Flexible Work Arrangements & Retirement
Flexible work arrangements allow employees who are approaching retirement, or who have already retired, the opportunity to have a mix between retirement and continuity of work.
For some employees, flexible work arrangements offer opportunities to work a flexible schedule before they fully retire. For others, it provides options to keep working full or part-time in a flexible workplace.
Work Arrangements Examples
- Job share
- Part-time work
- Modified work week
- Telework (telecommuting)
- Temporary or occasional mobile worker
Other Work Arrangements:
- Temporary assignments or appointments
- Auxiliary contracts
- Voluntary demotions
Not all options are appropriate for all positions or all employees. Flexible work arrangements must be agreed upon by both the employer and the employee. If you are interested in flexible work options, speak with your supervisor.
Learn more about flexible work arrangements.
Benefits of Flexible Work Arrangements
The BC Public Service supports flexible work options wherever the arrangement benefits both the employee and the employer.
For the employee
Flexible work arrangements can help employees stay engaged and support a work and home life balance. This means different things to different people. Depending on the specific arrangement, benefits of flexible work arrangements might include:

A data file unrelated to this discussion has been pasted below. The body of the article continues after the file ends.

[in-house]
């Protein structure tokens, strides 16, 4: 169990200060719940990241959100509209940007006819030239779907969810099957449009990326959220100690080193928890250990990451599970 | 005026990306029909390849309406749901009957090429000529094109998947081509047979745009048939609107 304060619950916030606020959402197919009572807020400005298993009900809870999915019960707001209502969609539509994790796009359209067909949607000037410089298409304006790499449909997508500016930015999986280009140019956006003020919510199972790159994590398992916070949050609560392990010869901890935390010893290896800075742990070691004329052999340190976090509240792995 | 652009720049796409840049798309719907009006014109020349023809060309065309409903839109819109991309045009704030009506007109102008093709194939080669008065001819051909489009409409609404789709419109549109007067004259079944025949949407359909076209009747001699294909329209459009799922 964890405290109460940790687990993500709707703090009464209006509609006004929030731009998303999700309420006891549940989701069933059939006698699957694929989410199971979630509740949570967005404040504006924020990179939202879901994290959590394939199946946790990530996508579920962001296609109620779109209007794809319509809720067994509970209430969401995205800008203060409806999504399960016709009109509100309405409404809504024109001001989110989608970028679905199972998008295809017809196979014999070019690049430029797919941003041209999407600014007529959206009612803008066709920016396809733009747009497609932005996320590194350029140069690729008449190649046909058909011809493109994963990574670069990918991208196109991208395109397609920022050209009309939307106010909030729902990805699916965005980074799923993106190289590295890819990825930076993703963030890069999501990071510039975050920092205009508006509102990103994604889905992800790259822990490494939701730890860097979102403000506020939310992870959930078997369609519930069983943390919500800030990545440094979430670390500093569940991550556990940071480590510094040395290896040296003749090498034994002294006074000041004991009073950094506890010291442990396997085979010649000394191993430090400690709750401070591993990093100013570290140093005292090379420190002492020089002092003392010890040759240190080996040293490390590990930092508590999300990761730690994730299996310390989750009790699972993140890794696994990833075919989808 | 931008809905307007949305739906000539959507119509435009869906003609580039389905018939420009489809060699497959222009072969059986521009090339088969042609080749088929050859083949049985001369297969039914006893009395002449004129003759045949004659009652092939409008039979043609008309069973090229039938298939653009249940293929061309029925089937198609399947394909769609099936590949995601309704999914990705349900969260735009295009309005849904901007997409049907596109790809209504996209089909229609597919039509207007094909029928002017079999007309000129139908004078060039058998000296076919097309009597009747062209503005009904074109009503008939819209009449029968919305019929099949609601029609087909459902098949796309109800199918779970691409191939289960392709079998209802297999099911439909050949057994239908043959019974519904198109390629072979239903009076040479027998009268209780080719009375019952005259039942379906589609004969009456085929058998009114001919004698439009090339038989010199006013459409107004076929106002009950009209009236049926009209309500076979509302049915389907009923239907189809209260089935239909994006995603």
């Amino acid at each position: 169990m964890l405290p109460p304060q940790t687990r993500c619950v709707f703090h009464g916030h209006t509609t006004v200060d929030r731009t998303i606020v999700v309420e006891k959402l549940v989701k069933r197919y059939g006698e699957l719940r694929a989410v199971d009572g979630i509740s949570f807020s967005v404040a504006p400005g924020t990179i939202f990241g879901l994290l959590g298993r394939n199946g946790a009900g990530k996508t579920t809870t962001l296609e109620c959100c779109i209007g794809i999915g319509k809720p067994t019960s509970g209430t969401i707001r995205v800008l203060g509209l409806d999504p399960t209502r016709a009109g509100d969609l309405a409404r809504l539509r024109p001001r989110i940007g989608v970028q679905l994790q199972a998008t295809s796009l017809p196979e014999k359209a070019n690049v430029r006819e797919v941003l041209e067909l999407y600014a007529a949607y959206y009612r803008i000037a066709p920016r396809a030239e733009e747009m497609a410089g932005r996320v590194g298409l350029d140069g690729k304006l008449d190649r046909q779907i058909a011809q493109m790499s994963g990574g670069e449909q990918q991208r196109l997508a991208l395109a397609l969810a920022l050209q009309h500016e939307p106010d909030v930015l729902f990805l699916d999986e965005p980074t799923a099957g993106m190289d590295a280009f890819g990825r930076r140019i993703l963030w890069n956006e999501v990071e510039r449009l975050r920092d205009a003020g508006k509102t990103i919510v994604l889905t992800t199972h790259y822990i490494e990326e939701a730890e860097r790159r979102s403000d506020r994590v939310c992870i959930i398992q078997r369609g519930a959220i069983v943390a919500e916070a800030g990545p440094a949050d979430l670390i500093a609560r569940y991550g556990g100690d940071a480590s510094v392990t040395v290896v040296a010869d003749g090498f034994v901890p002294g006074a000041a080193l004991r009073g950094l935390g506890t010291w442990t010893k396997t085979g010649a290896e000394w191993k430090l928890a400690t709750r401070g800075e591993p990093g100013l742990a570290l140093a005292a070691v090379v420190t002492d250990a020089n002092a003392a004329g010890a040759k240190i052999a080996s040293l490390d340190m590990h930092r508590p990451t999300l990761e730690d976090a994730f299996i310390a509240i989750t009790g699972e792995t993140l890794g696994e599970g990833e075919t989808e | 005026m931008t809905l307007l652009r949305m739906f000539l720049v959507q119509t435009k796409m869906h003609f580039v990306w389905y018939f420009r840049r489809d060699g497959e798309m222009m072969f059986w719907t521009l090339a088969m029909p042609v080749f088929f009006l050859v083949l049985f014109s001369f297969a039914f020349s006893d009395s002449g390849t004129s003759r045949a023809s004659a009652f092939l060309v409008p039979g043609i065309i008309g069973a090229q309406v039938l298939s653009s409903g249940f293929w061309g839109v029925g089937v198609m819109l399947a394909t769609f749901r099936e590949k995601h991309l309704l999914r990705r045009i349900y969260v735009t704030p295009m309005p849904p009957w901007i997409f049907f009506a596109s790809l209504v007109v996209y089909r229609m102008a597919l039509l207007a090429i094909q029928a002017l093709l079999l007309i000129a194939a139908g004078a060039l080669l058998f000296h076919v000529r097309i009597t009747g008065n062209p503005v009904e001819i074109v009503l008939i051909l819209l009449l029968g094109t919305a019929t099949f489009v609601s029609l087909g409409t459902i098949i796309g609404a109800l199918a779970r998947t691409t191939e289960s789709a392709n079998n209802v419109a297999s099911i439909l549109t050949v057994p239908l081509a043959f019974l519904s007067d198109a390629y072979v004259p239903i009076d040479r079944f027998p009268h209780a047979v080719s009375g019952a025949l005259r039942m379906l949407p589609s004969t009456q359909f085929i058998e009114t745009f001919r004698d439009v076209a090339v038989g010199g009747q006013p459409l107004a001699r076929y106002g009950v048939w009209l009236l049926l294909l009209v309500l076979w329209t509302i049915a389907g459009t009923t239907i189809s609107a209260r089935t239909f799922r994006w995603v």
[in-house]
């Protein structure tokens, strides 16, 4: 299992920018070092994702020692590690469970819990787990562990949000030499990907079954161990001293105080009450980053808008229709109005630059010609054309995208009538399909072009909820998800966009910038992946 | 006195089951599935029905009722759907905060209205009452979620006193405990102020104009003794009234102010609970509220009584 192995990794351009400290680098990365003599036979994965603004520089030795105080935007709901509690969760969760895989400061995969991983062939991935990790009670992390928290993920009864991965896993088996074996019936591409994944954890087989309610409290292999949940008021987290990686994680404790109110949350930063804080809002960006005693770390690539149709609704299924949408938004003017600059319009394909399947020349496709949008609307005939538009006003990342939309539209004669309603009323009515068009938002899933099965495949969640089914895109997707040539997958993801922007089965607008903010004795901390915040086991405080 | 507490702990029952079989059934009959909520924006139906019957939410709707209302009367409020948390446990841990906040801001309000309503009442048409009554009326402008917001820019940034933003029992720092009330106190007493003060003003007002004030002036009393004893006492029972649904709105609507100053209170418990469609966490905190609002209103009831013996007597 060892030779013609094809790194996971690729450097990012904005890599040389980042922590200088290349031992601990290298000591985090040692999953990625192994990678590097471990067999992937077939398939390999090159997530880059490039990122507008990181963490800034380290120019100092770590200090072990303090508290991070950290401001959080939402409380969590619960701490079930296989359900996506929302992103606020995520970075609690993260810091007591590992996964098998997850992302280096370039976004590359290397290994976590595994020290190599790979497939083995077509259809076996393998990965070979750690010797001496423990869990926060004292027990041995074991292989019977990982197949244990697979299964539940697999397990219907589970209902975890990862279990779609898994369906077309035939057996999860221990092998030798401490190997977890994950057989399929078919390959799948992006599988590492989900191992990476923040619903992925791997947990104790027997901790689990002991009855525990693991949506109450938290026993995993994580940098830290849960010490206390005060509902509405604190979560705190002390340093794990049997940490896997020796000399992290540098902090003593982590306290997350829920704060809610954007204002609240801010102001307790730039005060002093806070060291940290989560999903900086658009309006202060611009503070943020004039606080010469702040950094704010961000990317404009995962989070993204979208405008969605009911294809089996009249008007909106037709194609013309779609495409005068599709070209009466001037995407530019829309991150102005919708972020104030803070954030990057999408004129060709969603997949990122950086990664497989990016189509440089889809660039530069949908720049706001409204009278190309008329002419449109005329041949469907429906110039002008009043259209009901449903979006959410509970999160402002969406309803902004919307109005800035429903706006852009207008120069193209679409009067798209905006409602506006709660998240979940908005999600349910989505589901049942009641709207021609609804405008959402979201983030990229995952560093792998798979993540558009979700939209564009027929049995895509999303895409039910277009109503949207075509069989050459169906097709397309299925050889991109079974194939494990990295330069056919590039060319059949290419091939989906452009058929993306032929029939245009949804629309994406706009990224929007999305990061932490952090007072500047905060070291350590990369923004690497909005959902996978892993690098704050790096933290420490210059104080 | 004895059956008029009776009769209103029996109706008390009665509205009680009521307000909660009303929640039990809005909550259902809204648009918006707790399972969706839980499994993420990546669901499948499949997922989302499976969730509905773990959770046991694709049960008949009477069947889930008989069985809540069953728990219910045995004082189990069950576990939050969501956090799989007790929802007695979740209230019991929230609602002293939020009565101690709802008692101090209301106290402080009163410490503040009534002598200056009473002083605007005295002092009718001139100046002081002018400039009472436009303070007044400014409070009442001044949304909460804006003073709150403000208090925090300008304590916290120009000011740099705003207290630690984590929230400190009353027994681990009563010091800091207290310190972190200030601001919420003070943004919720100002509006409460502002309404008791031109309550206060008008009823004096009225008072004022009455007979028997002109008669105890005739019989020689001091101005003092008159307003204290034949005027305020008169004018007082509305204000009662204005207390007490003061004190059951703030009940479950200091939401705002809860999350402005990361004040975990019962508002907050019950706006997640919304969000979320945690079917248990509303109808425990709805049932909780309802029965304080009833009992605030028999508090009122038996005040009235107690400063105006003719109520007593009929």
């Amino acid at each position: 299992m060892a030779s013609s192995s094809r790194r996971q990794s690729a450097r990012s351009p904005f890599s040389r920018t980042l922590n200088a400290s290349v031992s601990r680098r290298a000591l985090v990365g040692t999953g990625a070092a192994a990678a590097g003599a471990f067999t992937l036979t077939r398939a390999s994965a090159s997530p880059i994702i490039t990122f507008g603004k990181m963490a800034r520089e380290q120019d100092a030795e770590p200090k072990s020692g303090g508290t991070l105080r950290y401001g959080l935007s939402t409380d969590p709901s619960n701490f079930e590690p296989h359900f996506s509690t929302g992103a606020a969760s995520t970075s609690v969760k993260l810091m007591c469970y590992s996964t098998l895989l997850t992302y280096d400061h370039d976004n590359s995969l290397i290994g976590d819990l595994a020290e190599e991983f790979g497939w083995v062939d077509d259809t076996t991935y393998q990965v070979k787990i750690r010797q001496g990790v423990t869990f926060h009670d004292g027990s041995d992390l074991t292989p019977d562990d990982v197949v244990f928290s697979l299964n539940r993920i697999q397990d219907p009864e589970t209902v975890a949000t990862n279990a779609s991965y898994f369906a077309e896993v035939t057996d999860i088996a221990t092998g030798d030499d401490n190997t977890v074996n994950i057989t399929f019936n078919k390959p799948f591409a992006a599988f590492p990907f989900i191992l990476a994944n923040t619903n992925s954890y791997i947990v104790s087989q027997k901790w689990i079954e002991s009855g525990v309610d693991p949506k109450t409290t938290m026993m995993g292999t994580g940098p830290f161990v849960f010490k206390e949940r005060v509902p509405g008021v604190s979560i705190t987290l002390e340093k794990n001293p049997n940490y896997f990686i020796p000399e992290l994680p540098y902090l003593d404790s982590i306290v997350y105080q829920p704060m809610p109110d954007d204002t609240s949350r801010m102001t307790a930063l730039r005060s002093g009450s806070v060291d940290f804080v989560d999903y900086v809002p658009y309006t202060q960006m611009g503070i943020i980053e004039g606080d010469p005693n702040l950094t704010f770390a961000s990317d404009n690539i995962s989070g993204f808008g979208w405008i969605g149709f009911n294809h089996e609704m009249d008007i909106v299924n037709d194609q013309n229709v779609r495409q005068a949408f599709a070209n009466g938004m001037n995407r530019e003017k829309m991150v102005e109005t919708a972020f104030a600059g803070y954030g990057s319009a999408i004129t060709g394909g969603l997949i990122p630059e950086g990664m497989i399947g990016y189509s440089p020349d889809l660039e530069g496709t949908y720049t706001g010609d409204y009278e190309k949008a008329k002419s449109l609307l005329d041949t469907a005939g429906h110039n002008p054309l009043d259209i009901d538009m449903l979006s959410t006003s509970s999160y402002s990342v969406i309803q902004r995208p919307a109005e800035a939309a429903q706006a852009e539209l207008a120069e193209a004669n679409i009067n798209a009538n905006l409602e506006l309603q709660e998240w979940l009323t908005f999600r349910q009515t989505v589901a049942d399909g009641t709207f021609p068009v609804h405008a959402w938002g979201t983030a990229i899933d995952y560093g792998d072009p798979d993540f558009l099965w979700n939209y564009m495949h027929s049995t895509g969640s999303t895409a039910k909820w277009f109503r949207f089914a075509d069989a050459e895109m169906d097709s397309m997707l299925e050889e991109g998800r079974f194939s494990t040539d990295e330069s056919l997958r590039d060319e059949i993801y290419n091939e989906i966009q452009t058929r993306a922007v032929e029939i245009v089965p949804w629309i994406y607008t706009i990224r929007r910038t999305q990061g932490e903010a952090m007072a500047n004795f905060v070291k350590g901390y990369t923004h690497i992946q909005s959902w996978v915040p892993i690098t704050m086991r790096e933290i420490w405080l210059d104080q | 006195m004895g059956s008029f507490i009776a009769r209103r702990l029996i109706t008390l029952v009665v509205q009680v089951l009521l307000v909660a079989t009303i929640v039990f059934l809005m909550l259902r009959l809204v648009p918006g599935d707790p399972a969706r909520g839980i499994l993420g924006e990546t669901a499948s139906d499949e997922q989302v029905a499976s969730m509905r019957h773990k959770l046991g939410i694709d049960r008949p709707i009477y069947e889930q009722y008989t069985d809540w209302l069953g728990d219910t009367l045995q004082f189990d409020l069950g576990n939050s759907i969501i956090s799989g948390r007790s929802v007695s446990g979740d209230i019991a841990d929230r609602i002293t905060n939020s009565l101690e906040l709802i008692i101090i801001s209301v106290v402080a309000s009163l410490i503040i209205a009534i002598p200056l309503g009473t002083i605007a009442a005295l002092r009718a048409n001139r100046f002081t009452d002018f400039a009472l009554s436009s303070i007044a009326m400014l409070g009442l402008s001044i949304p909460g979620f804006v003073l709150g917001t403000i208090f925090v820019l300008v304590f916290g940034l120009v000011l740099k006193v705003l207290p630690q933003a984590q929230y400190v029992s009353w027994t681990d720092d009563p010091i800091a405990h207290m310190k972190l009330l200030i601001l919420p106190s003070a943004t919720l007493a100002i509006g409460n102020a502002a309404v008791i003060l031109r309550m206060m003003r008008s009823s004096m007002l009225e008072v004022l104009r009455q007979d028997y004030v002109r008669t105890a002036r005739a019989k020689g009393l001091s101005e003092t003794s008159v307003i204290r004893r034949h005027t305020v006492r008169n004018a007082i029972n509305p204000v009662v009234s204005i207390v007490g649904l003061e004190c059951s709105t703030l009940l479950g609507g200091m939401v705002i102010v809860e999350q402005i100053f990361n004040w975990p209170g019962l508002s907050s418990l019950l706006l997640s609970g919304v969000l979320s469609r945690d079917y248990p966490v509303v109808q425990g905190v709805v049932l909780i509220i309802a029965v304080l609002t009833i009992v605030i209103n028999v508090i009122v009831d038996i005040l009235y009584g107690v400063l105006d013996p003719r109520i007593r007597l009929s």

- A gradual transition into full-time retirement
- Less time and/or money spent commuting to and from work
- The opportunity to continue working longer in a current or new role
For the employer
As part of our succession management approach, the BC Public Service supports potential opportunities for flexible work arrangements for employees approaching retirement. Benefits include:
- Retaining skills and knowledge
- Training or mentoring new staff members
- Continuing knowledge transfer
If you are interested in flexible work arrangements, speak with your supervisor. Work with your supervisor to find out if there is an option that meets the needs of both you and your work unit.
Flexible work arrangements may take time to put in place, so approach your supervisor in a timely manner.
Public Service Pension Plan
The Public Service Pension Plan is based on the number of years you contributed to the plan and the average of your five highest years of salary (not necessarily your last five years). Visit the Public Service Pension Plan to learn more about planning for retirement, including when you can retire, how your pension is calculated and more.
Canada Pension Plan & Old Age Security
Visit the Government of Canada website to learn more about the Canada Pension Plan and Old Age Security pension, including how and when to apply, what you need to do before you start, and working while collecting a pension.
Support for Supervisors
When considering a flexible work option proposal, there are several things to consider:
- Employee needs and expectations
- Team needs and goals
- Business goals and impacts
- Customer / Client needs and expectations
- Policy, legislation and collective agreements
- Hours of operation
- Health and safety
- Technology, equipment and support
The Manager's Flexible Work Options Checklist (PDF,161KB) can help you evaluate a flexible work option proposal.
For more information regarding the steps you need to take to set up flexible work arrangements for your employee, submit an AskMyHR service request.